Nadi Shodhana, the Master Breath
There are a few yogic techniques out there able to make a visible impact on the quality of our lives, but none of them are as powerful, easy to practice, and overall pleasant as Nadi Shodhana.
A well known method for the purification of the subtle channels in our bodies (or nadis), Nadi Shodhana Pranayama has the potential to help every single one of us reach a clearer and much calmer state of mind right here, right now. Only once the mind has been freed from its erratic and circular nature can pure and unconditioned perception arise.
Indeed, thought often wrongly translated as 'control of breath,' pranayama (or yogic breathing) is made of the root for 'Pran' (life-force) and 'Ayama' (extension, expansion); which explains why so many different scriptures place so much importance on pranayama or the science of expanding and extending the reservoir of life-force within us. We practice pranayama not just to learn to pay attention how we breathe (that is, to how often, how deeply or how shallowly we breathe), but mainly to understand and enhance pranic energy in the different layers or sheaths of our body.
As the Hatha Yoga Pradipika notes, our breath is (alongside food, water, exposure to sun, and other methods) one of the best ways to capture or absorb prana into the body. And what do we need so much prana for? In a nutshell, to be able to see to the well-being of all the facets or dimensions of our lives (the physical, mental, and spiritual dimensions) with the adequate energy level and vibe.
Our Breath and the Mind
Research shows that our breath has the ability to impact our nervous system and, in so doing, alter the nature of our mind. Indeed, breath and mind seem to be intricately woven; so much so that when we work on the one we affect the other. For most of us, working at the level of the mind from the get-go can be somewhat tricky ––a feat best left to those skillful enough and versed on the path of Raja Yoga. And this is one of the reasons why breathing techniques are so ubiquitous in Tantric Hatha Yoga.
By focusing our attention on the breath, we unconsciously manage to switch between the sympathetic and parasympathetic nervous systems and, in so doing, prepare our bodyminds for different types of more relaxing or energizing practices, for more calming or exciting experiences.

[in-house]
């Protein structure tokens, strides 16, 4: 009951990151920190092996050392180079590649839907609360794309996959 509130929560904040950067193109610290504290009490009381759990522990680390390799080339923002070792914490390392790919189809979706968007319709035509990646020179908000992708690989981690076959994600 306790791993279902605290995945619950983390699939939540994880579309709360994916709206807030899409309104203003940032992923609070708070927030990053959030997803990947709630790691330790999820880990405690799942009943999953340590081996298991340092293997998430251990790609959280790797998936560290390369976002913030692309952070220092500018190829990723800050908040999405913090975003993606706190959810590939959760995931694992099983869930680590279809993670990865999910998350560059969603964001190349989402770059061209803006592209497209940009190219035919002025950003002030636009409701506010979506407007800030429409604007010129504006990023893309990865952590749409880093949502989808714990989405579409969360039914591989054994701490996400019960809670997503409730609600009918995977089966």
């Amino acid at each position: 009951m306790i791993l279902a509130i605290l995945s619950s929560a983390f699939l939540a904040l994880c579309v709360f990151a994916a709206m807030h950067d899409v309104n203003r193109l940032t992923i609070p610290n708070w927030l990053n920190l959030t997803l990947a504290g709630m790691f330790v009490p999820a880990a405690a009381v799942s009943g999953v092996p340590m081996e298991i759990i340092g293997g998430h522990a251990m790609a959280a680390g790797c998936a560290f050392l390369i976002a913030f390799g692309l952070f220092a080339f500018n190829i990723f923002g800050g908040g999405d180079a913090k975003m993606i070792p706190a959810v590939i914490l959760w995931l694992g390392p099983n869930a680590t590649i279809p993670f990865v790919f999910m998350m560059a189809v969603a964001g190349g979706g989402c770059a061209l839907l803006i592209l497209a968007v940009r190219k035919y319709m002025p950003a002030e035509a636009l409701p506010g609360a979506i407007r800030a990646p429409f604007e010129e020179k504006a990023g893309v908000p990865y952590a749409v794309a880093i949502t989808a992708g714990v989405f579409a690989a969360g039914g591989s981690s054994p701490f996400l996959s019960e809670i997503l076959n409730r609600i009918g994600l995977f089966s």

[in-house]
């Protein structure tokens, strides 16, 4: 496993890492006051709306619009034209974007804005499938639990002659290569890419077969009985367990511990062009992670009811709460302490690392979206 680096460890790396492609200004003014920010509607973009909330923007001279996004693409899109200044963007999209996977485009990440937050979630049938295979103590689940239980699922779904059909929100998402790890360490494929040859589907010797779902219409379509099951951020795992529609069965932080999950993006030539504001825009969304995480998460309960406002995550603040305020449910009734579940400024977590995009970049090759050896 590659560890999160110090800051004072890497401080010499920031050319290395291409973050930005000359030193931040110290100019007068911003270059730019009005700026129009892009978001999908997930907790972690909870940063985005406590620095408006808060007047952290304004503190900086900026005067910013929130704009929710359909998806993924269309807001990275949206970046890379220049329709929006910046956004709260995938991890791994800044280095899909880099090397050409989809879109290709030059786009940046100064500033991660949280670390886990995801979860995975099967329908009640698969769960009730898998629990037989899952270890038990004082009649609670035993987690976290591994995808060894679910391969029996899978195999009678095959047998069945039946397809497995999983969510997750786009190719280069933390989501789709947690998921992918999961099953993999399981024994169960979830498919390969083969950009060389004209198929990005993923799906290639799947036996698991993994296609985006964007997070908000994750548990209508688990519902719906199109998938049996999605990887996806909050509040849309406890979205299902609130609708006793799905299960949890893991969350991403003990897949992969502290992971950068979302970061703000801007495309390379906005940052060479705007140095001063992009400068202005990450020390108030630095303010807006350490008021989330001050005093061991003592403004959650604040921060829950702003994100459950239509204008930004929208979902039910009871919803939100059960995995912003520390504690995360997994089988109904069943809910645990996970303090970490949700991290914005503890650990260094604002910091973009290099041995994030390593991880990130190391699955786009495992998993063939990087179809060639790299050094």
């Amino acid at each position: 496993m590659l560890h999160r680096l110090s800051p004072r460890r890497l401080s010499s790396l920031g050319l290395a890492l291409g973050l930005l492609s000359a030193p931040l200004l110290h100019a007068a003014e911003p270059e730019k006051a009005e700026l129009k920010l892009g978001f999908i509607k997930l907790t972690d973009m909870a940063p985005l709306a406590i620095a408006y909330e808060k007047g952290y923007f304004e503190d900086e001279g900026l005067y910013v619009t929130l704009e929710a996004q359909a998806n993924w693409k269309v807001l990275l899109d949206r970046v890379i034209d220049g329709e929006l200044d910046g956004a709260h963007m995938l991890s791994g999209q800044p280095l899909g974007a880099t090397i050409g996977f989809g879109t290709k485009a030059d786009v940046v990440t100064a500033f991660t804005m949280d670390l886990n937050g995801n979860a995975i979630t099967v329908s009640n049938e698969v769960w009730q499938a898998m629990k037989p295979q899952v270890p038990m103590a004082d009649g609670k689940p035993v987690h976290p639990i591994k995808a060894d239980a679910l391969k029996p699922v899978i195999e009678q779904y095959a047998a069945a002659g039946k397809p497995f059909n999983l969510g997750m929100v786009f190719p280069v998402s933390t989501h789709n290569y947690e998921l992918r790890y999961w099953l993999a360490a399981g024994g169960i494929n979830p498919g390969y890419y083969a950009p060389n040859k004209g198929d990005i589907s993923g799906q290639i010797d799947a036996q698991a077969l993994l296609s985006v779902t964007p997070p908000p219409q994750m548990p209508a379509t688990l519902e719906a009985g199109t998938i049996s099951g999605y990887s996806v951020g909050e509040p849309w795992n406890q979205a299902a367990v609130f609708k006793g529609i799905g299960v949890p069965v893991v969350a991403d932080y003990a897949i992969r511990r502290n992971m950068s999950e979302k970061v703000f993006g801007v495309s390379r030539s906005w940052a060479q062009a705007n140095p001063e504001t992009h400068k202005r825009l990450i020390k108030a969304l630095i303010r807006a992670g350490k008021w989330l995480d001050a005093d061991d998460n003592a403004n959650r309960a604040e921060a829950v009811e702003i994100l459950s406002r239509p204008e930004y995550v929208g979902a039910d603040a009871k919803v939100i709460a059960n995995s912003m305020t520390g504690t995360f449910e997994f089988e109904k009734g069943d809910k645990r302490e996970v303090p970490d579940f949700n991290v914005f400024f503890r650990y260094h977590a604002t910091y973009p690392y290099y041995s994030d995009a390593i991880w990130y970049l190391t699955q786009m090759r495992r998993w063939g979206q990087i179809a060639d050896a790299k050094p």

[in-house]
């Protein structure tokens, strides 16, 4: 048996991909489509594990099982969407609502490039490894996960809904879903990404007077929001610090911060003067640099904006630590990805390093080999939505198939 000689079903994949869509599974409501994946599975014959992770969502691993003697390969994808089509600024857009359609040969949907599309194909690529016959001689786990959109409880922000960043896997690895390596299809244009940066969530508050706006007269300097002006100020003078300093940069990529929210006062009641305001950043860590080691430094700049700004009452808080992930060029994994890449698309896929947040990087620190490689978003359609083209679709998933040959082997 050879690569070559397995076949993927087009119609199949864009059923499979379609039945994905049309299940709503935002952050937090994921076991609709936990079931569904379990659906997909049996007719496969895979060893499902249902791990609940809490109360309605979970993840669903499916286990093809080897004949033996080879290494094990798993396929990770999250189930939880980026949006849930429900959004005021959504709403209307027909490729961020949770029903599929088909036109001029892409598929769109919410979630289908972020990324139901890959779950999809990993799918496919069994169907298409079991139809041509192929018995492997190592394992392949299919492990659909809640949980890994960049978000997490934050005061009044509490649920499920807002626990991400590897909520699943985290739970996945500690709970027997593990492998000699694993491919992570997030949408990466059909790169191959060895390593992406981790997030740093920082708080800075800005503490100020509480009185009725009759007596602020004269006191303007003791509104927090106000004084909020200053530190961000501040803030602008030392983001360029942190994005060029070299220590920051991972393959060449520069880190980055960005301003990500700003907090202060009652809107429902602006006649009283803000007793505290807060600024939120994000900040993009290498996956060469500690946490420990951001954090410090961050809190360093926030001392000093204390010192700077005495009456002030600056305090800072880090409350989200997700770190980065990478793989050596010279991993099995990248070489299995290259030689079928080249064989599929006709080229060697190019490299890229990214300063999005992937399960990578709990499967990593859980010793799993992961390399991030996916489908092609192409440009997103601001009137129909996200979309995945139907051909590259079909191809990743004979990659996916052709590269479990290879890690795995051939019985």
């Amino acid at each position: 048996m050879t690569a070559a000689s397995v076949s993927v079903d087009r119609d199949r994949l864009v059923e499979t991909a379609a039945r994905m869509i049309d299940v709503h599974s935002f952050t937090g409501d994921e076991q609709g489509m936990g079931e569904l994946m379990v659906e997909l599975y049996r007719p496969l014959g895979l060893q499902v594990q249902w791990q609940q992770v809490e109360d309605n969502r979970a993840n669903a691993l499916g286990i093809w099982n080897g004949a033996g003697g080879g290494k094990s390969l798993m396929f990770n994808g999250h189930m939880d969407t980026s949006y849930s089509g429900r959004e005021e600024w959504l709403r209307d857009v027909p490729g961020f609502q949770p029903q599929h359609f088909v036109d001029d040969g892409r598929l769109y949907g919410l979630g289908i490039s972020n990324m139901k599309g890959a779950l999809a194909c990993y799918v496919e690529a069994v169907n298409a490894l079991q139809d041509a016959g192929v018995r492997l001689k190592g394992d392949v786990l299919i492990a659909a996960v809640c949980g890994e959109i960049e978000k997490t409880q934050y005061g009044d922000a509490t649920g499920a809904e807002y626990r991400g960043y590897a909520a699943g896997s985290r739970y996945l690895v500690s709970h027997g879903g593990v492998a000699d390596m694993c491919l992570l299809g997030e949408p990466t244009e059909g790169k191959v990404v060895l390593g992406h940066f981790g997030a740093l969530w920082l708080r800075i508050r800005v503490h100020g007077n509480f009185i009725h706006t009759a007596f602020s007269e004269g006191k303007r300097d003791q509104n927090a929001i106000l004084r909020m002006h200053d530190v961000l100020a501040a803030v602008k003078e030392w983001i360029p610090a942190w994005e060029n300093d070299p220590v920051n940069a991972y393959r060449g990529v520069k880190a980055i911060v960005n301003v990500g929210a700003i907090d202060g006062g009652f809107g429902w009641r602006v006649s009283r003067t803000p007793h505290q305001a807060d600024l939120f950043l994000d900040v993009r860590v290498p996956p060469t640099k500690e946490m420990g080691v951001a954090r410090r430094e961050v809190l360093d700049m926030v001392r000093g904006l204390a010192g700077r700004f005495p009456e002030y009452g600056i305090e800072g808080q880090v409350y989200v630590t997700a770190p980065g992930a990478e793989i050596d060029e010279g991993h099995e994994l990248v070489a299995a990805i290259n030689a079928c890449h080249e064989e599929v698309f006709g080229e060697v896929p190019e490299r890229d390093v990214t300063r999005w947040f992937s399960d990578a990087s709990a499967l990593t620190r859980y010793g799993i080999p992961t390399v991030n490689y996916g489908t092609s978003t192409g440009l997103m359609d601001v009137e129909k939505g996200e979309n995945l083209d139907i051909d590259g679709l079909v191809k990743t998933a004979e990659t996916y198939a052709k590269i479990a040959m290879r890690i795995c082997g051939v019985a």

Still, not only is our mind impacted by the breath proper; it is also impacted by its lack thereof. Which means that in Pranayama, the absence of breath is actually of more importance than its presence. Indeed, when we stop or halt our breath, a similar pause signal is sent to our mind, one that creates a much needed break from the otherwise incessant flow of thoughts and images in our heads. And so, different pranayama techniques ––Nadi Shodhana included–– aim at lengthening our ability to suspend or hold our breath in an attempt at extending the duration of those periods where no mental agitation takes place, where no signals are sent to our nervous system. For it is in these interim moments where the mind is under control and we abide in pure being that prana is better absorbed; and so, that we land in a space where the deeper facets of our personality and behavior can be unlocked, worked on, and ultimately transformed.
Nadi Shodhana is often recommended as one of the most accessible and beneficial breathing methods for experienced and inexperienced yogis alike regardless of the style of Yoga we practice. Though it may be practiced in any position we may find comfortable, a seated pose with a straight back is often recommended. The technique is as simple as it is effective, requiring an awareness of four basic steps:
Step One: Utilizing the ring finger and thumb of our right hand to block and release the flow of breath from our left and right nostrils respectively. Our ring finger will block/release the left nostril, our thumb will do the same with our right one.
Step Two: Inhaling and exhaling in equal ratios (four seconds in, four seconds out; six seconds in, six seconds out), regardless of the rhythm we find most comfortable. For example, if we inhale for six seconds on our left nostril, we'll exhale for six seconds through the right one.
Step Three: Holding our breath between inhalation and exhalation for an equal amount of time (as in, eight seconds in, eight seconds hold, eight seconds out).
Step Four: Starting and ending the practice of Nadi Shodhana Pranayama through the left nostril. That is, we'll begin by inhaling deeply and calmly through our left nostril, holding our breath for the same amount of time, exhaling deeply and calmly through our right nostril, and then reverse the entire process by inhaling through the right nostril, holding the breath, and exhaling through the left nostril. That will constitute one round. Our practice will thus begin and end on the left nostril, in alternating rounds of inhale and exhale.
If any of this sounds complicated, trust us: it isn't. But just in case it gets messy at the beginning, this here is a good video to listen to as a means to support our practice for the first time. Ideally, however, we'll practice Nadi Shodhana Pranayama on our own, in complete silence, allowing everything around us and within us to fall off. We want to feel and flow with the relaxing ebb of our inhalations and exhalations, as well as with the pauses and moments of absence between in them.
If you give this technique a chance, we promise you'll feel the difference not just right away by ending visibly more relaxed and calm, but also at the level of your health. Because Nadi Shodhana effectively increases the flow of oxygen to your cells, improves circulation, helps alleviate the pressure of stress and anxiety, and acts as an overall tonic over the entirety of our respiratory system and our mind.